The considerations that apply to service businesses also apply to retailers. Retail businesses sell a product that often must be ordered,received,inventoried,sold,and perhaps, delivered to the customer. The choice of a system that facilitates the processes involved in inventory ordering and turnover will influence the total cost of inventory ownership. Many major retailers have empowered select suppliers to manage their product inventory for them, thus reducing purchasing overhead and inventory carrying costs without necessarily increasing the product cost. Embracing the Just-in-Time (JIT) philosophy is another way to improve QCT (quality, cost, and time) while reducing TCO. Lowering the cost of goods sold and the overhead costs associated with procurement, inventory carrying costs,and sales improve the bottom line. It is often easier to lower costs than to increase sales in a competitive business environment. 


Manufacturing businesses are concerned with the same TCO issues as are service and retail firms. In addition, they procure direct materials (raw materials, products, sub assemblies,etc.) and incur overhead in the production of their finished goods inventory and other activities required to conduct business. Managerial accountants place emphasis on the variance between what something “should cost”or is expected to cost and what it actually costs.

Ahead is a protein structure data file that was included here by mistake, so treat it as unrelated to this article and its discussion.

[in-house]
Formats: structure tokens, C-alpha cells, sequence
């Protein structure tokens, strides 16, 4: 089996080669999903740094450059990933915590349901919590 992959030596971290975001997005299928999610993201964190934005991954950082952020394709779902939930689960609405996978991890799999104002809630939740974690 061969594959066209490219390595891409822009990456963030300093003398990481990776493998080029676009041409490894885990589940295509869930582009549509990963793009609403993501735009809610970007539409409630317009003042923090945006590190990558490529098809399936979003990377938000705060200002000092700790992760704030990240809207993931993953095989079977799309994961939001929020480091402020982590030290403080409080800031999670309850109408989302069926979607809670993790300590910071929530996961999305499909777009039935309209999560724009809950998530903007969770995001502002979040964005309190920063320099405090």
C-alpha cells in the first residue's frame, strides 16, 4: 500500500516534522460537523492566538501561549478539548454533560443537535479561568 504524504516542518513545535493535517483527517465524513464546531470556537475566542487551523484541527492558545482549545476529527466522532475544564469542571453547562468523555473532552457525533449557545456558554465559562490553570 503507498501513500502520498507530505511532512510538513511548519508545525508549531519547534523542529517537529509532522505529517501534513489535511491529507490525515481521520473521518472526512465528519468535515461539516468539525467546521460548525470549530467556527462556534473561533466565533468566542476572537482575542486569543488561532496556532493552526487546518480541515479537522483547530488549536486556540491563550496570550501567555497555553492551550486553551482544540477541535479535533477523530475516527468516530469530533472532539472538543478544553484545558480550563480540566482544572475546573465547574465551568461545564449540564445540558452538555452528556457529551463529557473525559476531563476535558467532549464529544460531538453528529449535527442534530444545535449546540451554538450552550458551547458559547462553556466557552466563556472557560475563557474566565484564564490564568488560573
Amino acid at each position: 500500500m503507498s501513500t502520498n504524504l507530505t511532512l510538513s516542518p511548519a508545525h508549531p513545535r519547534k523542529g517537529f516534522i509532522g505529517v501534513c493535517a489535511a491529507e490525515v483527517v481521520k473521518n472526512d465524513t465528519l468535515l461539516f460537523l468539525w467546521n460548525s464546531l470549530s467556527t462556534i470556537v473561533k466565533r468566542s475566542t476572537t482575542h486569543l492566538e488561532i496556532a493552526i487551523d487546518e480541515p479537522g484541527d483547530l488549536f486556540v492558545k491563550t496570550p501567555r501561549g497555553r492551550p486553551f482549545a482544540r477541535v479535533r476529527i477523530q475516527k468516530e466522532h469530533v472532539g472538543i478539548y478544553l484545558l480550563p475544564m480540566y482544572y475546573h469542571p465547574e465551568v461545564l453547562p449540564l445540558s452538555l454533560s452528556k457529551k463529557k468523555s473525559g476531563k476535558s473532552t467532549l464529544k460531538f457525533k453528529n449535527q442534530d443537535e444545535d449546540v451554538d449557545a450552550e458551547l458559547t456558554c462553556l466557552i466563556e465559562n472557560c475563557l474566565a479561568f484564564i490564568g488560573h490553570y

The accurate allocation of manufacturing overhead is a major factor in calculating the true unit cost of a product. Using the wrong cost driver (the process or activity that creates the need for overhead) can make a product seem more or less expensive than it actually is. Activity Based Costing (ABC),although initially somewhat complicated and expensive to implement, can return long-run benefits by providing more accurate unit cost information that serves as the basis for better decisions. Careful budgeting and procurement of overhead items, from the purchase of capital equipment to lubricants used in production,and the implementation of systems to ensure the timely availability of accurate information are methods used in obtaining the lowest total cost of production.

Supply Chains/Supply Networks